10 Healing Grief Activities That Can Help You Deal With Loss

These grief activities for adults will help you pass the time and honor your memories of your loved one.

Published August 25, 2023
Woman gazing out to sea

Grieving is a process that's different for everyone (and even varies depending on where you are in your grief journey). Creative grief activities can help you process your emotions, remember your lost loved one, and even simply pass the days as you navigate this unique and sometimes challenging time in your life.

Some of these grief activities for adults require you to leave your house, but many of them are things you can do at home. A few even work if you're having one of those days where you can't bring yourself to get out of bed. Skim the list and find the one that's right for you at this particular point in the process.

1. Make a Comfort Kit for Yourself

One of the things that's difficult about grief is that it's unpredictable. If you find yourself suddenly in tears or needing silence and comfort, it can help to have a few things on hand. Making a comfort kit can actually be a healing activity in itself. This is the ultimate form of self care.

Find a small bag or box and fill it with things that will bring you a little bit of peace when you need it most. Then slip the kit into your bag or purse or carry it in your car. These are a few things you might want to include:

  • Tissues
  • Tea bags in your favorite flavor (you can usually score a cup of hot water when you're out)
  • Essential oils that are soothing smells to you (like lavender or mint)
  • Special stone or memento to hold
  • A printed grief quote you find meaningful

2. Write in a Journal

Writing your thoughts in a journal can be a really powerful grief processing activity, and it's something you can do from your bed or favorite chair. You don't need fancy supplies for this either. A simple notebook and a pen is really all it takes.

You can write about anything from your memories of your loved one to the way you're feeling today. There are no rules here. Try not to edit yourself as you write; this is not the time to worry about spelling or whether you're organizing your writing ideally. This isn't for an audience — it's just for you.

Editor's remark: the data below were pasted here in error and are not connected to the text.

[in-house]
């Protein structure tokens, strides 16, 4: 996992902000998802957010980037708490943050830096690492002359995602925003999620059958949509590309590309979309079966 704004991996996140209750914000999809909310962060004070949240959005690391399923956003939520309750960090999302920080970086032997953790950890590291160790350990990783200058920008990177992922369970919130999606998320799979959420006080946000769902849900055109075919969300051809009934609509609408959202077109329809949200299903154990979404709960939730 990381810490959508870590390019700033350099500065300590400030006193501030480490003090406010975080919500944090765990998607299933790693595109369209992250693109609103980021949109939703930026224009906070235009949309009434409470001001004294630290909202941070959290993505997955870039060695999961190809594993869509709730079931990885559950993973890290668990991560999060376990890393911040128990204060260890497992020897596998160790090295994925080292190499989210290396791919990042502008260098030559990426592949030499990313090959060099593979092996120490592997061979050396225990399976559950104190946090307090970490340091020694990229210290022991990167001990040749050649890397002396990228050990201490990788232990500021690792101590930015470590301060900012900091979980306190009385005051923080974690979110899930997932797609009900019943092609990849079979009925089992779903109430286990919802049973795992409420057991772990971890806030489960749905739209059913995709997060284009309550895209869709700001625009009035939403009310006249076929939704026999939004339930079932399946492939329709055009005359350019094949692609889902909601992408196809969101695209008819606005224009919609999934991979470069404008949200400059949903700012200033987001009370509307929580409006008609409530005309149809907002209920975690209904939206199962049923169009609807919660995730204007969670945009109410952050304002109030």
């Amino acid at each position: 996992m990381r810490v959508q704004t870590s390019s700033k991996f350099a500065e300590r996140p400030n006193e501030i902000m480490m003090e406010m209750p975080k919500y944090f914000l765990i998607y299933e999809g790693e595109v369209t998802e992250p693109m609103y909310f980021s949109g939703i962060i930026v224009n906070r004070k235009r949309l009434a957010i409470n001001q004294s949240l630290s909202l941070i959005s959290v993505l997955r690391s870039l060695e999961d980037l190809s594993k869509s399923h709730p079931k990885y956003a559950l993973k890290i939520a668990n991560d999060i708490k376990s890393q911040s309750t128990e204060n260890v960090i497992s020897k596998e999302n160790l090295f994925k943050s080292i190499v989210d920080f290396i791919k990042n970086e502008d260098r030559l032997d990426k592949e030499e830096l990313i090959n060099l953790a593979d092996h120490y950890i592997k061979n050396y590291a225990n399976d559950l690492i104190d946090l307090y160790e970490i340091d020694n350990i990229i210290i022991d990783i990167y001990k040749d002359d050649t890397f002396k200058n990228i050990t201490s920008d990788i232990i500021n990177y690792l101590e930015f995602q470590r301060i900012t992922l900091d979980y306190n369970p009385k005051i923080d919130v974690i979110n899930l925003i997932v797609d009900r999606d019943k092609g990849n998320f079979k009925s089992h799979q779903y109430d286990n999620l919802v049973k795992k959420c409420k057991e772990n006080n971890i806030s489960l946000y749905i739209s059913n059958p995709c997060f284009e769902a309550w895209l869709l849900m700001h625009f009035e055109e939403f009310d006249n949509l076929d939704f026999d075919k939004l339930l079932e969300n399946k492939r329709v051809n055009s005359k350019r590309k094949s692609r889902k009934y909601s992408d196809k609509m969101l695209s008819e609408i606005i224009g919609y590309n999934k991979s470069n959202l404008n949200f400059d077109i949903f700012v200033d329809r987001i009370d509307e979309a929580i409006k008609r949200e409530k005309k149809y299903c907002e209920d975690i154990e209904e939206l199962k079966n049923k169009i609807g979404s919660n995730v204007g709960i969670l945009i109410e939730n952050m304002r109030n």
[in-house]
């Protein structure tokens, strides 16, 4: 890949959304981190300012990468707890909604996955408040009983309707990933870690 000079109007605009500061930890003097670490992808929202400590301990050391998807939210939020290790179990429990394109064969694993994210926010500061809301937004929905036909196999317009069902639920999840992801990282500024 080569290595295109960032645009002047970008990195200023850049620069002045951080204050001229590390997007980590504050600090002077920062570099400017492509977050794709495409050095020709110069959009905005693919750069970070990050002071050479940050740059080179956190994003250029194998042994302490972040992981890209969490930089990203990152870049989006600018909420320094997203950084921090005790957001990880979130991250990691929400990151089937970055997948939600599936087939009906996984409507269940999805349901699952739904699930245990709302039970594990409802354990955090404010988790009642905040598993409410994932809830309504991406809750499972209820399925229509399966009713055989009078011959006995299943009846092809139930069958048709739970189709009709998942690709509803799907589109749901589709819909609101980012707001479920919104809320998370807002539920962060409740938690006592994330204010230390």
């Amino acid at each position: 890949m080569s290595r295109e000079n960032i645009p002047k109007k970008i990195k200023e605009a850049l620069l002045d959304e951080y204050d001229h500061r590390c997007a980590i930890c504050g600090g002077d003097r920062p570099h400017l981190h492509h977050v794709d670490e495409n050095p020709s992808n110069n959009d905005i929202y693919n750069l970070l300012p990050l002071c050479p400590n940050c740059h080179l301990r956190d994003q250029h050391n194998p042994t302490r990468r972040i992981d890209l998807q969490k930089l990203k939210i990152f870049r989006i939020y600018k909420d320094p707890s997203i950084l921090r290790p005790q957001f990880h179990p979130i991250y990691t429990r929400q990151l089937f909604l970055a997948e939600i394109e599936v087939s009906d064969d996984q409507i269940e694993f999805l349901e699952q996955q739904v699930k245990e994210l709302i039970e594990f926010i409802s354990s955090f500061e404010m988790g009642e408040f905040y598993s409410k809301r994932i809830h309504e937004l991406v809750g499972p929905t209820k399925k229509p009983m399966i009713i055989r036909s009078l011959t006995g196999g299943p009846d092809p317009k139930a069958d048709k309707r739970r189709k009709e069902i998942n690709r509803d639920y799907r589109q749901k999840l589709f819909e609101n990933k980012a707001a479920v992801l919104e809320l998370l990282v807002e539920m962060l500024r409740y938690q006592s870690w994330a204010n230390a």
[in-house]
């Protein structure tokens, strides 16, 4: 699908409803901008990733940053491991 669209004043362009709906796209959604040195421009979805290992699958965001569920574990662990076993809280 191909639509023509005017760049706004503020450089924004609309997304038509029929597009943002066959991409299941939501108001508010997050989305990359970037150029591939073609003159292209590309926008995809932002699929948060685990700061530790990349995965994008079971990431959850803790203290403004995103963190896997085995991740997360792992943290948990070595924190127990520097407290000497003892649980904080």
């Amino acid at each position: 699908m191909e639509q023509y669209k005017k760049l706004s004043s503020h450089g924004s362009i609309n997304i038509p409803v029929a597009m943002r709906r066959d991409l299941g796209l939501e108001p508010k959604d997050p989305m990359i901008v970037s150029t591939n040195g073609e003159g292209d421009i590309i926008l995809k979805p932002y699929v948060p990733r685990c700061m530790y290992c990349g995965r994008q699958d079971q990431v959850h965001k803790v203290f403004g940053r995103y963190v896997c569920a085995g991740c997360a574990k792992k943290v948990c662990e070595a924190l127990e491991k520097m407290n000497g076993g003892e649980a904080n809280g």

3. Cook a Meal Your Loved One Enjoyed

Food is so closely linked to memory, and it can be a comforting and wonderful way to pamper yourself and remember your loved one at the same time. If there's something your person really enjoyed eating, make or buy that meal for yourself. Bonus points if you can use their recipe for it. It might not be your own favorite food, but eating it can feel a little like a glimpse of your loved one.

Quick Tip

In some cultures, people set some food aside as an offering for the deceased. If you feel like this would be meaningful to you, you could set some food aside in honor of your loved one.

4. Nurture a Plant or Tree

Young woman nurturing her plants

Even if you don't feel like doing much right now, nurturing a plant or tree can help you turn your grief over a loss into something living. When you're feeling especially down, take care of the plant. Water it if it needs it, dust the leaves, prune it if it needs that, or do whatever you can to help it thrive. This can also mean just spending time with the plant.

For this grief activity, you can use a plant you already have (it's super meaningful if it's a plant your loved one cared for). You could also use one that people gave you for the memorial service or funeral. Or you could plant something from seeds, such as a small windowsill garden or flowers outside.

5. Go for a Walk With Your Loved One in Mind